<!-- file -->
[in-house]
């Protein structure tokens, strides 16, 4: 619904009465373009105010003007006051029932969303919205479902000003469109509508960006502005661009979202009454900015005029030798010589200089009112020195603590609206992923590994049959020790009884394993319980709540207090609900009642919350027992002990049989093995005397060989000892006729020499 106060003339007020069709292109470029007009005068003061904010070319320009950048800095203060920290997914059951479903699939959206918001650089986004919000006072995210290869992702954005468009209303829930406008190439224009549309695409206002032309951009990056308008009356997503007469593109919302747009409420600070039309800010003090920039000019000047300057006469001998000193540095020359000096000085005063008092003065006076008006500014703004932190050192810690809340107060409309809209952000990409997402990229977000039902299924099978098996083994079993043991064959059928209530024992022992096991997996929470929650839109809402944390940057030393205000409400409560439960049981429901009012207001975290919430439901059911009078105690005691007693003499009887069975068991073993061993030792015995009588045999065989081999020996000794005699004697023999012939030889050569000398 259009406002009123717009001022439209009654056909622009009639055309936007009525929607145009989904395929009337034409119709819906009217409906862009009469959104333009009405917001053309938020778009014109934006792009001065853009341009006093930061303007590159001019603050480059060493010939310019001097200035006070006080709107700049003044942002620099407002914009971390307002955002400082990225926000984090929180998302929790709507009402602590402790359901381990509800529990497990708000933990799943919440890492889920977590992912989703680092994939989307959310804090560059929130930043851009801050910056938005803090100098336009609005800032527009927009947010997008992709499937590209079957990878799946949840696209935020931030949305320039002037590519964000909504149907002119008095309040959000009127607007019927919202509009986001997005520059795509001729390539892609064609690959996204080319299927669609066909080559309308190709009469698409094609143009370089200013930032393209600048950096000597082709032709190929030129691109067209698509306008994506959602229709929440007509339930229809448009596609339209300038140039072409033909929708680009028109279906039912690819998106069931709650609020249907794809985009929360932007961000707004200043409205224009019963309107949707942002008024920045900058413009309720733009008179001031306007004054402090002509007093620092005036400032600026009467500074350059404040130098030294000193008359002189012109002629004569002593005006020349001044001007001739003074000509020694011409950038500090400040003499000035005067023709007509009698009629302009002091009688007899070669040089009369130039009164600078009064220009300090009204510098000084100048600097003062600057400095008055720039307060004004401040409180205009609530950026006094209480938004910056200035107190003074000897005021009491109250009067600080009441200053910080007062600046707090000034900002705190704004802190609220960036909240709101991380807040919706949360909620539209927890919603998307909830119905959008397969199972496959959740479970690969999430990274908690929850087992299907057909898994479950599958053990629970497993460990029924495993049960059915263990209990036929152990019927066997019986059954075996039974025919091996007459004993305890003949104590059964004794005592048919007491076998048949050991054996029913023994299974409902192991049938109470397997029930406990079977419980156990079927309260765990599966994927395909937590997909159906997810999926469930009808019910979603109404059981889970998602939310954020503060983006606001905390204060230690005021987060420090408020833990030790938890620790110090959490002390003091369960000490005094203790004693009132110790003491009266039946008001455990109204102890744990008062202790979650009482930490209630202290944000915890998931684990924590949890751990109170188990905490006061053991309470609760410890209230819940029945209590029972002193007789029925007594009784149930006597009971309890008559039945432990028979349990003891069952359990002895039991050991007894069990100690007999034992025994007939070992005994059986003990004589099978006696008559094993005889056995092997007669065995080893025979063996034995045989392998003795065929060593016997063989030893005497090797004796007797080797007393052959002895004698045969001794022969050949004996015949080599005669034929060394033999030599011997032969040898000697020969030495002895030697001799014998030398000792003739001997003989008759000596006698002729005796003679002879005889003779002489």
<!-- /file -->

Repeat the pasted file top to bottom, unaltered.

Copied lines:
[in-house]
């Protein structure tokens, strides 16, 4: 619904009465373009105010003007006051029932969303919205479902000003469109509508960006502005661009979202009454900015005029030798010589200089009112020195603590609206992923590994049959020790009884394993319980709540207090609900009642919350027992002990049989093995005397060989000892006729020499 106060003339007020069709292109470029007009005068003061904010070319320009950048800095203060920290997914059951479903699939959206918001650089986004919000006072995210290869992702954005468009209303829930406008190439224009549309695409206002032309951009990056308008009356997503007469593109919302747009409420600070039309800010003090920039000019000047300057006469001998000193540095020359000096000085005063008092003065006076008006500014703004932190050192810690809340107060409309809209952000990409997402990229977000039902299924099978098996083994079993043991064959059928209530024992022992096991997996929470929650839109809402944390940057030393205000409400409560439960049981429901009012207001975290919430439901059911009078105690005691007693003499009887069975068991073993061993030792015995009588045999065989081999020996000794005699004697023999012939030889050569000398 259009406002009123717009001022439209009654056909622009009639055309936007009525929607145009989904395929009337034409119709819906009217409906862009009469959104333009009405917001053309938020778009014109934006792009001065853009341009006093930061303007590159001019603050480059060493010939310019001097200035006070006080709107700049003044942002620099407002914009971390307002955002400082990225926000984090929180998302929790709507009402602590402790359901381990509800529990497990708000933990799943919440890492889920977590992912989703680092994939989307959310804090560059929130930043851009801050910056938005803090100098336009609005800032527009927009947010997008992709499937590209079957990878799946949840696209935020931030949305320039002037590519964000909504149907002119008095309040959000009127607007019927919202509009986001997005520059795509001729390539892609064609690959996204080319299927669609066909080559309308190709009469698409094609143009370089200013930032393209600048950096000597082709032709190929030129691109067209698509306008994506959602229709929440007509339930229809448009596609339209300038140039072409033909929708680009028109279906039912690819998106069931709650609020249907794809985009929360932007961000707004200043409205224009019963309107949707942002008024920045900058413009309720733009008179001031306007004054402090002509007093620092005036400032600026009467500074350059404040130098030294000193008359002189012109002629004569002593005006020349001044001007001739003074000509020694011409950038500090400040003499000035005067023709007509009698009629302009002091009688007899070669040089009369130039009164600078009064220009300090009204510098000084100048600097003062600057400095008055720039307060004004401040409180205009609530950026006094209480938004910056200035107190003074000897005021009491109250009067600080009441200053910080007062600046707090000034900002705190704004802190609220960036909240709101991380807040919706949360909620539209927890919603998307909830119905959008397969199972496959959740479970690969999430990274908690929850087992299907057909898994479950599958053990629970497993460990029924495993049960059915263990209990036929152990019927066997019986059954075996039974025919091996007459004993305890003949104590059964004794005592048919007491076998048949050991054996029913023994299974409902192991049938109470397997029930406990079977419980156990079927309260765990599966994927395909937590997909159906997810999926469930009808019910979603109404059981889970998602939310954020503060983006606001905390204060230690005021987060420090408020833990030790938890620790110090959490002390003091369960000490005094203790004693009132110790003491009266039946008001455990109204102890744990008062202790979650009482930490209630202290944000915890998931684990924590949890751990109170188990905490006061053991309470609760410890209230819940029945209590029972002193007789029925007594009784149930006597009971309890008559039945432990028979349990003891069952359990002895039991050991007894069990100690007999034992025994007939070992005994059986003990004589099978006696008559094993005889056995092997007669065995080893025979063996034995045989392998003795065929060593016997063989030893005497090797004796007797080797007393052959002895004698045969001794022969050949004996015949080599005669034929060394033999030599011997032969040898000697020969030495002895030697001799014998030398000792003739001997003989008759000596006698002729005796003679002879005889003779002489």